In your case if you measure arrivals per day your ##m = 3/7##.

On the other hand, the times between successive arrivals are iid exponentials with mean ##\mu = 1/m##, so ##\mu = 7/3## (days) in your case.

That makes perfect sense: on average, fewer than one accident per day occurs, so it is reasonable that the mean time between accidents is greater than 1 day.

I have used different names ##m## and ##\mu##, but you can relate them to some ##\lambda## if you want.

Ahhh, I think I found out where I was confused. I was confusing the continuous exponential distribution with a discrete Poisson distribution (where mean = μ = m = lamda). Rather than viewing them as their own independent definitions, I got used to viewing them as synonyms.

Thanks.

Of Mike and Men said:
Ahhh, I think I found out where I was confused. I was confusing the continuous exponential distribution with a discrete Poisson distribution (where mean = μ = m = lamda). Rather than viewing them as their own independent definitions, I got used to viewing them as synonyms.

Thanks.
It actually is advantageous to learn both methods. See my edited post #4. For the calculation at hand, using the @Ray Vickson approach, you would compute the probability that there are 0 collisions in the 10 day period.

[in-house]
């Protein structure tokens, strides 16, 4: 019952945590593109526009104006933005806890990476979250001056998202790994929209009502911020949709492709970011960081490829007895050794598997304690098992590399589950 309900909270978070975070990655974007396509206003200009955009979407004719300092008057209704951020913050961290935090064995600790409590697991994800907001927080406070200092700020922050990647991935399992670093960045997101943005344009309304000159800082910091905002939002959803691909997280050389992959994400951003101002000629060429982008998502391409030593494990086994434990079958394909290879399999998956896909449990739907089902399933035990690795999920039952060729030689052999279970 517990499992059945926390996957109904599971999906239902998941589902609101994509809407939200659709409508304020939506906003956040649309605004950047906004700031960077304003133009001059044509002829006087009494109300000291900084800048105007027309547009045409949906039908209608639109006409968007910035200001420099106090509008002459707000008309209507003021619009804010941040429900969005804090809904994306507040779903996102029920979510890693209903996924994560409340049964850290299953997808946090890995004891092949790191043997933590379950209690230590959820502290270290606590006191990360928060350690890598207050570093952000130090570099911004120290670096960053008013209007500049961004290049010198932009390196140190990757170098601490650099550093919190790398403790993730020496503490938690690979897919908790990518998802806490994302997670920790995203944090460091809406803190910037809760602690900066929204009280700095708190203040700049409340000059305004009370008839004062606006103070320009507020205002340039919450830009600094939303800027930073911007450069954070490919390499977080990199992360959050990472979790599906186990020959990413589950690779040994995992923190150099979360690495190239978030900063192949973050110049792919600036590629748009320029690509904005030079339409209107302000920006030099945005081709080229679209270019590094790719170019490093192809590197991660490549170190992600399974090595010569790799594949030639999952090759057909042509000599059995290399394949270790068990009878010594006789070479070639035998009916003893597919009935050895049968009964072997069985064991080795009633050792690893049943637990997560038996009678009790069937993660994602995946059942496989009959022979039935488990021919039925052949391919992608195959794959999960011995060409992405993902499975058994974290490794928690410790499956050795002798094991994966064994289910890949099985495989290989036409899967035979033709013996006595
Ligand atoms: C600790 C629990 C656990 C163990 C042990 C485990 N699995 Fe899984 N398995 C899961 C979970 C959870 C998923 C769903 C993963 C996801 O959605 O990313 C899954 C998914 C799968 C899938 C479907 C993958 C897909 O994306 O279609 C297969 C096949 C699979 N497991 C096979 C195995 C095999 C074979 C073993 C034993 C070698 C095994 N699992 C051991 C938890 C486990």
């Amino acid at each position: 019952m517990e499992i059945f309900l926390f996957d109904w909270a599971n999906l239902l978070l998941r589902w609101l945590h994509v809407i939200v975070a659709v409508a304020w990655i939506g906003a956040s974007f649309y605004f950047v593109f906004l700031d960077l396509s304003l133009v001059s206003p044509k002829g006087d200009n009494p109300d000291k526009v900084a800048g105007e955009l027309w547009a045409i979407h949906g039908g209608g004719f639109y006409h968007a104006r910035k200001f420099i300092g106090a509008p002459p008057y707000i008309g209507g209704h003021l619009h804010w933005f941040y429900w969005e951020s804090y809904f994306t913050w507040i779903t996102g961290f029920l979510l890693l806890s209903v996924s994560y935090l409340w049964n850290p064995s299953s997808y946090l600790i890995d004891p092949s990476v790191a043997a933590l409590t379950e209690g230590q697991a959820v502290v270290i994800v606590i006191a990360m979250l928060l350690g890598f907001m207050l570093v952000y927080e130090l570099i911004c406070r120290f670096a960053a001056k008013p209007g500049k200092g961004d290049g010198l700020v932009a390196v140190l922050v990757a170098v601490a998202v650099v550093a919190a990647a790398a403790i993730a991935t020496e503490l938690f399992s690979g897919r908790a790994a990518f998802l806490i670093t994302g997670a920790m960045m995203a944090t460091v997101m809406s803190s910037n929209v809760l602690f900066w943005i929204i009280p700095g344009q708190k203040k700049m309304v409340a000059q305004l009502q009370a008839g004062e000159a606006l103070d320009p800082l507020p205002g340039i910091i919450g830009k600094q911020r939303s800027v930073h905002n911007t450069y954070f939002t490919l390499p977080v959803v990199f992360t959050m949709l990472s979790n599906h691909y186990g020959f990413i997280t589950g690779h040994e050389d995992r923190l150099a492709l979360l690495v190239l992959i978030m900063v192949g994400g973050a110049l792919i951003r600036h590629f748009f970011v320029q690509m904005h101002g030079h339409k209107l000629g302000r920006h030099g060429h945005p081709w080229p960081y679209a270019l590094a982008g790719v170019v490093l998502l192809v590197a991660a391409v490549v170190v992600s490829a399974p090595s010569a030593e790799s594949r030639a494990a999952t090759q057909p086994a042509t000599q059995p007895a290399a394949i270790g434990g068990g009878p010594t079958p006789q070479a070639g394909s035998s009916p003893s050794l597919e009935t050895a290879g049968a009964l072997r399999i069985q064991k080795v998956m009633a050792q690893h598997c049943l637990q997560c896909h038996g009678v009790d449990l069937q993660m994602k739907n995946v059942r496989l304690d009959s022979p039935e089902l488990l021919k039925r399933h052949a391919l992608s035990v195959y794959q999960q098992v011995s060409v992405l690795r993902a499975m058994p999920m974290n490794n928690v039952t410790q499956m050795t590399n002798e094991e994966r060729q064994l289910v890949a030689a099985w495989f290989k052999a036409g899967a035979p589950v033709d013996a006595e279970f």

@Of Mike and Men Notice the Poisson distribution has ## e^{- \nu} ## built into it. This is certainly necessary because ## \sum\limits_{k=0}^{+\infty} \frac{\nu^k}{k!}=e^{\nu} ##. (The result follows because of the Taylor expansion for ## e^{\nu} ##.) Thereby the Poisson distribution is correctly normalized to 1... The Poisson distribution is a limiting case of the binomial distribution, which is in fact properly normalized, so that the Poisson distribution that is computed from it would of course be properly normalized. ## \\ ## Additional comment: This problem of the intersection with accidents can be treated similar to the problem of the life of a light bulb, where the probability that a given bulb survives without an event for a time ## X \geq x ## is ## P(X \geq x)=e^{- \lambda x} ## (Comes from ## \frac{dN}{dt}=-\lambda N ##) . ## \\ ## Alternatively, it can be solved by using the Poisson distribution which gives the probability of ## k ## events in a given time span as a function of integer ## k ##, and in this case setting ## k=0 ## for the ten day time span. ## \\ ## In setting up the Poisson distribution for the case at hand, you don't know ## N ## (although you know it is a large number ,which will be larger for a longer time span in whatever you are analyzing), and you don't know ## p ## (## p ## is small), but you do know the product ## \nu=Np ## (the letters ## \lambda ## and ## m ## are also used in place of ## \nu ##), which is the mean number of events that occurs with the scenario you are analyzing over the time span that is selected. ## \\ ## (In some cases you will know both ## N ## and ## p ##, but the only requirement is that ## N ## is large and ## p ## is small and that you know the product ## \nu=Np ##).